- Know how to swim – the best thing you can do to keep your family safe on the water is to make sure everyone knows how to swim. The YMCA, Red Cross, and other organizations provide swim lessons for people of all ages. No one is too old or to young to learn how to swim.
- Swim with a buddy – do not swim alone! Always swim with a friend or family member. People who swim alone are more likely to drown. A buddy can help or get help if a swimmer gets into trouble in the water.
- Swim near a lifeguard – most beaches or swimming areas have places designated for lifeguard supervision. The chance of drowning decreases significantly when people have lifeguards nearby. The extra protection of having a trained lifeguard nearby is invaluable.
- Know the rules – most beaches have systems and rules to let swimmers know when it is safe to swim. Many beaches use a system of color coded warning flags to tell swimmers about water conditions and hazards. Learn the types of signals for wherever you are swimming. Most places have signs posted saying what the meanings of the flags are. If you are unsure, ask a lifeguard. Of course, if you see a sign saying “Don’t Swim”, don’t.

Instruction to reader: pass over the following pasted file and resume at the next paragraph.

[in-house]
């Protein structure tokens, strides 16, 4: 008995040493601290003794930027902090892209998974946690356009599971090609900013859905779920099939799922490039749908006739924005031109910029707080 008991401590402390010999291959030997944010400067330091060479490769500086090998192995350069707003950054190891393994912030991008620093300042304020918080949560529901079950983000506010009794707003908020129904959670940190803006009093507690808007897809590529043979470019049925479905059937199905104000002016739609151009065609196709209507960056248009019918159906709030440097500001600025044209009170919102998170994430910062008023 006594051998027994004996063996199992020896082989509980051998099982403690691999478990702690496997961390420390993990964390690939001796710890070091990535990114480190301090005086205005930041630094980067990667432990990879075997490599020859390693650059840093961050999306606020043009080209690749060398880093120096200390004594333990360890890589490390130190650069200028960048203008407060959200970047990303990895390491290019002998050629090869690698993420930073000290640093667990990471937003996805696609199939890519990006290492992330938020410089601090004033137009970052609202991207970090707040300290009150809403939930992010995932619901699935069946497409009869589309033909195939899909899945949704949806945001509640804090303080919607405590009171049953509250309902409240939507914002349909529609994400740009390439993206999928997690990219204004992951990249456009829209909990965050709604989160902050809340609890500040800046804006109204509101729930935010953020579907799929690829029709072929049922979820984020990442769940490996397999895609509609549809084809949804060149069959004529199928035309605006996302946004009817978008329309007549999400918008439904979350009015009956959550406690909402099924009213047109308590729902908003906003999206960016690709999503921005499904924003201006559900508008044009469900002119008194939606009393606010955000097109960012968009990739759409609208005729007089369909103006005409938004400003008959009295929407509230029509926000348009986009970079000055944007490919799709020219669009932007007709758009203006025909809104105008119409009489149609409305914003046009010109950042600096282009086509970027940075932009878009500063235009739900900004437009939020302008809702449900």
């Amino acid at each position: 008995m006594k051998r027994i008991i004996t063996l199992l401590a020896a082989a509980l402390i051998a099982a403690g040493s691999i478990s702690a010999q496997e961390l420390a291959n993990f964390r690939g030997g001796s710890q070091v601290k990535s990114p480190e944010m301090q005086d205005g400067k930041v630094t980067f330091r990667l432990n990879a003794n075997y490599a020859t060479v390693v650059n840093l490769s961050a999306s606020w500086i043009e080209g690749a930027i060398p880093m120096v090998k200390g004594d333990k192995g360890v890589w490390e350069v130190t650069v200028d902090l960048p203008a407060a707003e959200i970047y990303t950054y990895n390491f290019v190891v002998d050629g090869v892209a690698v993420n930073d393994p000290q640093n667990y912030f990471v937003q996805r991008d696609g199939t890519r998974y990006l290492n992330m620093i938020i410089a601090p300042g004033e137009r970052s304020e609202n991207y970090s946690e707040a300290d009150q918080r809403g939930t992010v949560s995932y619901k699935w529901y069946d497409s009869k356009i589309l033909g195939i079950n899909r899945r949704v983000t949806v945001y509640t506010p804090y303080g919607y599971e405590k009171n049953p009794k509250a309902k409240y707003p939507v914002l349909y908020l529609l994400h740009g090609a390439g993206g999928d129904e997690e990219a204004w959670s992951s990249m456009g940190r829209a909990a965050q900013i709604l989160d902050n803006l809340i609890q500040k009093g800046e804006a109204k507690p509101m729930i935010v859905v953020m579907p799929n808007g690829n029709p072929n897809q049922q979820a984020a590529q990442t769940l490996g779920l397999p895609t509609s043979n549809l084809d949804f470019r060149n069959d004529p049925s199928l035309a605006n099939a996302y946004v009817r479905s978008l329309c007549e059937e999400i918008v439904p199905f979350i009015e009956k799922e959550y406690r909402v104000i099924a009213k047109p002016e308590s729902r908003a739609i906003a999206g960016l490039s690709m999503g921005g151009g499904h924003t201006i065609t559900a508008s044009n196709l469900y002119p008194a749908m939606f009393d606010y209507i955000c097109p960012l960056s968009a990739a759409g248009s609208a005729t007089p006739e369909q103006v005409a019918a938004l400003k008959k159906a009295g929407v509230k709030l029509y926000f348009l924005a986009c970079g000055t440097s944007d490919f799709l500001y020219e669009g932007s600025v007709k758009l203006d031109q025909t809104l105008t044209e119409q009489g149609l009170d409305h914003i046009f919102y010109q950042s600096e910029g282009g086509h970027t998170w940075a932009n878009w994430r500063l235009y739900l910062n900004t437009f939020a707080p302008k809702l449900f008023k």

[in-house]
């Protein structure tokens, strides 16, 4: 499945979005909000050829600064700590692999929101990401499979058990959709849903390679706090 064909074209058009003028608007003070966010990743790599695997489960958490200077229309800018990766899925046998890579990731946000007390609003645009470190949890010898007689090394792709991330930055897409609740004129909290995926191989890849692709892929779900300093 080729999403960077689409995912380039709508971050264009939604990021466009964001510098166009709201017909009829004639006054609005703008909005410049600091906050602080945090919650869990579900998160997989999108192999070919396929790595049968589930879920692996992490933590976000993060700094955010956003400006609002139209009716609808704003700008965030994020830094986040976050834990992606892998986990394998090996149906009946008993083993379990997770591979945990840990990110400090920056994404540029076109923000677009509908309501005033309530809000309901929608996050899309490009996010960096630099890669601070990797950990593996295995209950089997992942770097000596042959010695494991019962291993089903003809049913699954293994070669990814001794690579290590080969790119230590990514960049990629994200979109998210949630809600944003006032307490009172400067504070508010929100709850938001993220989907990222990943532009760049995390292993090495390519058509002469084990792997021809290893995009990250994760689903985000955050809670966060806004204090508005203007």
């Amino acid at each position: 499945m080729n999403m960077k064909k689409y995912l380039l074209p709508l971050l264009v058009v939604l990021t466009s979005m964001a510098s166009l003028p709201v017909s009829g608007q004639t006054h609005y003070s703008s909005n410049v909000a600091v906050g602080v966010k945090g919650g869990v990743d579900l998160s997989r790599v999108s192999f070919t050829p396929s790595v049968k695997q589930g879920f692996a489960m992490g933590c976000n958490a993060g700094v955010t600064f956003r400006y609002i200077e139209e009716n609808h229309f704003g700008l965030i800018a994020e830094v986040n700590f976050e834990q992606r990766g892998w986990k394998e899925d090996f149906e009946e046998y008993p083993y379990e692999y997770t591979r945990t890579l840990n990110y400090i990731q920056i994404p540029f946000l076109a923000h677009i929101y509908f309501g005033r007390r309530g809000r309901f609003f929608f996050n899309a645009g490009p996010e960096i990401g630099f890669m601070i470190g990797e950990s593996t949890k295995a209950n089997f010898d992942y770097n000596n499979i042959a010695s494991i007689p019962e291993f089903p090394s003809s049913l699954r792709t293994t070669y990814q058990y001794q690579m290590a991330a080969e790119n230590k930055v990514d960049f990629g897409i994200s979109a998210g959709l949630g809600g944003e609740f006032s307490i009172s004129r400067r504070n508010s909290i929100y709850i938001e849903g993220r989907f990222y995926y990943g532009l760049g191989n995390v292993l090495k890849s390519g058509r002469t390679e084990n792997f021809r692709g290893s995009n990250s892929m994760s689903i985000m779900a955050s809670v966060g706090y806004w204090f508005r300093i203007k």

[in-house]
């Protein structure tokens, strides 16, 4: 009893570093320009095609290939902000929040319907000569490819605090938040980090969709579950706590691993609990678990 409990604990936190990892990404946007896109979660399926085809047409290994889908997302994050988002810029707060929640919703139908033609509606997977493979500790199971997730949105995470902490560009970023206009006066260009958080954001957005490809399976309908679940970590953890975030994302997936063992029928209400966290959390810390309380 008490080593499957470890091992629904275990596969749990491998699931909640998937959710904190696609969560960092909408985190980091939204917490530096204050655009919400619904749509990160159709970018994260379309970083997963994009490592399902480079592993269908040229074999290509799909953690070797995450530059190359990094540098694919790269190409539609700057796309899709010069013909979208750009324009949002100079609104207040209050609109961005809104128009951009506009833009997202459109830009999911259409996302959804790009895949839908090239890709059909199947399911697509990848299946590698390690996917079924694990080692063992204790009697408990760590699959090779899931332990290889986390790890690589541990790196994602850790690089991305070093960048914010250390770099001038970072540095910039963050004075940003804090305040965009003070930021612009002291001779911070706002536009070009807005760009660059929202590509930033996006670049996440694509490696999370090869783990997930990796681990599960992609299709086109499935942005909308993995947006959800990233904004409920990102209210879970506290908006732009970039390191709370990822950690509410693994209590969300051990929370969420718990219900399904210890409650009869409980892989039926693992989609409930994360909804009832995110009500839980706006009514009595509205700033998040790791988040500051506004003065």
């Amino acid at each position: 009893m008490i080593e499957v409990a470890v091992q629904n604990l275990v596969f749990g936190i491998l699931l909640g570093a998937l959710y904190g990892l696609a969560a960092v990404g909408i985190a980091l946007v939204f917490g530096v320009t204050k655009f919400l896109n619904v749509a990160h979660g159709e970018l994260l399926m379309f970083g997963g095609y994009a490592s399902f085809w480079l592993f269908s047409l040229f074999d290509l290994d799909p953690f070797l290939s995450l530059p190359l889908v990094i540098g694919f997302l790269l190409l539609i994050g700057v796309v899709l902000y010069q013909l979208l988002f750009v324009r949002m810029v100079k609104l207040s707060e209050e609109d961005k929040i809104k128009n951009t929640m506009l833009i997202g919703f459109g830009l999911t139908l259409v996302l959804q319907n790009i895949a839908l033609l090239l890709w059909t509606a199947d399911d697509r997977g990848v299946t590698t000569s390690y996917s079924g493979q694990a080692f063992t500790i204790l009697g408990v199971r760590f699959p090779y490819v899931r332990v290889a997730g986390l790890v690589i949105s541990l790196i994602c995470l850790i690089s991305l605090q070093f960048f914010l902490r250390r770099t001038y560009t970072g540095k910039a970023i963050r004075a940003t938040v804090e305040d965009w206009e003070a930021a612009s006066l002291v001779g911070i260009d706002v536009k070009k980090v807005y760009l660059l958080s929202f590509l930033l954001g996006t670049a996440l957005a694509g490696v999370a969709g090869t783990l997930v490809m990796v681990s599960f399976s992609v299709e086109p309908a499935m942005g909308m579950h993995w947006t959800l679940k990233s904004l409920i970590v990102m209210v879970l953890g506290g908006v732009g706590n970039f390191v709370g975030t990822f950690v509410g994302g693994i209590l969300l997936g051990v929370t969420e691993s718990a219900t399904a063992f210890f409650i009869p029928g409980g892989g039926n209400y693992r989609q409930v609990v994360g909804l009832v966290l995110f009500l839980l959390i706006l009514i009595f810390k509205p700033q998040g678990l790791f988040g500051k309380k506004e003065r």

- Feet first – do not dive head first. Many spinal cord injuries happen when people dive headfirst into water and strike the bottom. Always check for depth and obstructions before diving and go in the water feet first the first time.
Following graduation from Cumberland School of Law at Samford University, Eric Stevenson held a number of positions including Assistant State Attorney in the First Judicial Circuit of Florida. Eric has been practicing with partner Christopher Klotz since 2015 litigating personal injury and car accidents in Alabama and Florida.